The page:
deldarcy (deldarcy) wrote in torquere_social,
deldarcy
deldarcy
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Writing: What to cut, what to keep

One of the really fun things about being in a writing group, either online or face to face, is learning about other writers' processes. Writing is such a matter of trial and error, and no matter how many books a writer reads or how much good advice she gets, it's still a matter of learning what works for each individual, alone with the word processor, the notebook, and the characters.

I seem to be developing into a writer who writes a lot on first draft, and then cuts stuff out during editing and rewriting. "Fair Catch" was more than twice as long as its published version in the first draft. Getting to the final version was a matter of three things -- figuring out the story's spine, breaking loose of some of the structural issues that I imposed on myself because of the nature of the plot, and deciding, mostly as a matter of pacing, which of the quieter, digressive scenes could stay and which had to go.

When I first decided to pitch the book to Torquere, I knew I had to cut it drastically. I knew it was objectively too long, and I also needed to meet Torquere's length requirements for their Prizm YA novels. Sometimes with a story, a writer vamps around, putting a bunch of extraneous stuff at the beginning of the story. I thought this might be the case with "Fair Catch." So I experimented with cutting out a bunch of the material that shows how Alex and Blake meet and fall in love, and played with starting the story when they are already together. But I decided against that in the end. I felt the reader would care more about the fate of their relationship if I showed the whole progress of how they got together. So, the first chapter remains very much as it was on the very first rough draft.

That decision helped make a later decision for me. It became clear that I should keep the story in chronological order. When I was toying with the idea of starting the book with their first fight, material that is now in Chapter 12 and 13, some of the material in early chapters would have shown up as flashbacks. But deciding to keep it all in chronological order made the overall organization much simpler.

The main issue I struggled with when rewriting was the fact that I had tied myself to the rhythms of the school year. High school is punctuated by traditional events. So is football season. But taking note of all of them in the narrative made the book too long, and gave some of the scenes a "marking time" feeling. The book was stepping through two whole high school seasons, instead of being driven by plot events. I had to decide what to skip and what to flesh out. I had to decide which key scenes advanced the plot and developed the characters, and one that was clear, I had to simply jump across periods of time that did neither. It feels kind of like jumping across a deep chasm when I do that. It takes a lot of nerve to summarize that grandly -- passing over weeks or months of time in one swoop, with just a few words.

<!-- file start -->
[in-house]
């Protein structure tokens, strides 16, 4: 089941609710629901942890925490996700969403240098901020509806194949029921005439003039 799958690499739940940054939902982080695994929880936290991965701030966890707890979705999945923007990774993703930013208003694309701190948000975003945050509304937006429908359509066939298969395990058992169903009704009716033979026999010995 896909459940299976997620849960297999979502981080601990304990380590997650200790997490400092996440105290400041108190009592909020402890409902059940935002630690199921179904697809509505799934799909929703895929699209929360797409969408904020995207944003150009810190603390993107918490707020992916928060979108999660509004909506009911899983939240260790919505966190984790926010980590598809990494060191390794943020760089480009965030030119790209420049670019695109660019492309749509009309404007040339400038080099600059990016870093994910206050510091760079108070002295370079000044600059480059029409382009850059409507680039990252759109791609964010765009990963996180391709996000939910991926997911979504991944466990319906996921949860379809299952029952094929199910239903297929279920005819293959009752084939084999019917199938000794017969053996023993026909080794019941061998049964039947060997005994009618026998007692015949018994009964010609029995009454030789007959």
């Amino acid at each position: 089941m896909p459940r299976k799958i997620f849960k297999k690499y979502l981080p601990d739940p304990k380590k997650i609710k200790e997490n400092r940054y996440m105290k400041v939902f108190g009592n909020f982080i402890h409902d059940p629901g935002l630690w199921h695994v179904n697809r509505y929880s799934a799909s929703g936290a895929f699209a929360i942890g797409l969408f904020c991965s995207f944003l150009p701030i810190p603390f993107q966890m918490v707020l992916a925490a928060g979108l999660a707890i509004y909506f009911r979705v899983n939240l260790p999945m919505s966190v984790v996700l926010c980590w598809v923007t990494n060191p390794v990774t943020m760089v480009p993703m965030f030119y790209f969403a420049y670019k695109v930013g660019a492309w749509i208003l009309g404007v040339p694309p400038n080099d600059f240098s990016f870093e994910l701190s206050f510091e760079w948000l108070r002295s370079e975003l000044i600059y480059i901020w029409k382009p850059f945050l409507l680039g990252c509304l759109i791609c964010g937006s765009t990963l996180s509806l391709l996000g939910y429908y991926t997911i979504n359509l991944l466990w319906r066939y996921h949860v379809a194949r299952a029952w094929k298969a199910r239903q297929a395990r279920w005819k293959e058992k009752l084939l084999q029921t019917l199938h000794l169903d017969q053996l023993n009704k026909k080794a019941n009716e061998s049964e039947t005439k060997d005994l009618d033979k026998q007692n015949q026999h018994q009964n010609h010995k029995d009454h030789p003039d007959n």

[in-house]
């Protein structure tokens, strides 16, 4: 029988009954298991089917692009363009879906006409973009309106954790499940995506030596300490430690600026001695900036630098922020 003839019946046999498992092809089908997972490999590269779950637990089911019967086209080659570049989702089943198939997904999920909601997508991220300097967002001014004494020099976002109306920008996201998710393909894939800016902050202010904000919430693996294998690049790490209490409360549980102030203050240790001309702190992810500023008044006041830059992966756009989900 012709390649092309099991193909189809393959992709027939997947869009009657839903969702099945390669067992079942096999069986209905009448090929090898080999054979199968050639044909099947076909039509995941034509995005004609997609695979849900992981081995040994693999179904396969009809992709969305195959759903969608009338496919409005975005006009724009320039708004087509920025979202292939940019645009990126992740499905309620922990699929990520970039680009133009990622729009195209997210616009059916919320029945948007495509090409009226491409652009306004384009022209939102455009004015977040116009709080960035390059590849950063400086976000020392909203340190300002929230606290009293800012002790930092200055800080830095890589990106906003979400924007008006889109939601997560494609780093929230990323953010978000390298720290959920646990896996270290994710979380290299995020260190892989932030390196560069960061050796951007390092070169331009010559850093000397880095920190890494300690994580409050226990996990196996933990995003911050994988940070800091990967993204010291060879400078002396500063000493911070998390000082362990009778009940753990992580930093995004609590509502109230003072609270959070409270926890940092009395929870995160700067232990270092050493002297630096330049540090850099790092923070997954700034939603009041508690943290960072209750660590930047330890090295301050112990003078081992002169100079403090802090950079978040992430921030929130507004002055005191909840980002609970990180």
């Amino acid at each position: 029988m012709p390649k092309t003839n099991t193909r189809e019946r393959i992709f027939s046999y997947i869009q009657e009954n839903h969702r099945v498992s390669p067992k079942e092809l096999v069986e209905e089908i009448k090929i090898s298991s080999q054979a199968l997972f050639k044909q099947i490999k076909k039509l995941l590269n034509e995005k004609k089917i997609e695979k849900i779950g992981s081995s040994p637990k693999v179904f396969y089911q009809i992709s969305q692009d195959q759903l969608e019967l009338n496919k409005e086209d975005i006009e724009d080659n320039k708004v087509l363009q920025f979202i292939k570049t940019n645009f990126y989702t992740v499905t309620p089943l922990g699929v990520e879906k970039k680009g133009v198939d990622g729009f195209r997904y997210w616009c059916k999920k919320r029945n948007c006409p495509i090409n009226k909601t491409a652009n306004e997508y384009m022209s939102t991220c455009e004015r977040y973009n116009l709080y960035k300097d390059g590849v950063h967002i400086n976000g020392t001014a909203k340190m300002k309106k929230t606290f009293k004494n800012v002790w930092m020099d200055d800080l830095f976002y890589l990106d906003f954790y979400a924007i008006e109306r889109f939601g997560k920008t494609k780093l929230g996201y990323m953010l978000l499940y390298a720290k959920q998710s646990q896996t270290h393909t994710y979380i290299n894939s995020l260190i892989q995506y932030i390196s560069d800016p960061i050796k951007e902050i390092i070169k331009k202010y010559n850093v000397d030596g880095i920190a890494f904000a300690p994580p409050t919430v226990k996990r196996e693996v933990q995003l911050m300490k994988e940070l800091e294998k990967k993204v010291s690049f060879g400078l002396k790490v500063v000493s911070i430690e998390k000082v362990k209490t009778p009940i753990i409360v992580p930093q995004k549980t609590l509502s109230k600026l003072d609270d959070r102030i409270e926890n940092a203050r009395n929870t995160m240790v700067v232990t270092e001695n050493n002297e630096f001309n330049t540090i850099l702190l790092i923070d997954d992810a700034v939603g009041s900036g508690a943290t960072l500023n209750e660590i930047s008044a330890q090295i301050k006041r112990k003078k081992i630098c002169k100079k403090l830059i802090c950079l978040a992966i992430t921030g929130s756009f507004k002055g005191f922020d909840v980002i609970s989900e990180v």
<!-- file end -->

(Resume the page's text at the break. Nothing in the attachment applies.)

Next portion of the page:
By skipping over blocks of time in the narrative, I created another issue for myself. I had to make sure to fix some continuity errors that I had created, and for this I had the help of my editor, Elizabeth Brooks. Two things, for example, that I lost track of along the way and had to make sure I explained briefly were Alex buying a Jeep (which was a much longer section in earlier drafts, but became essentially irrelevant to the main spine of the story even though it showed some interesting interactions between Alex and his father), and how Celia and Jennifer got to know each other.

One fun digression that became a "deleted scene" that was published here as an extra was Alex's trip to New Orleans for the Sugar Bowl. It was a lot of fun to write, but in the end, it was a detour from the main story.

By the end of my second draft, I loved the characters so much that I would have sat and listened to them read the phone book. But that is nothing more than self indulgence on the part of a writer. Keeping the plot moving was of chief importance. I never wanted the reader to feel bogged down, and that question of plot became the most important thing I asked myself when deciding what to cut.




Buy 'Fair Catch'
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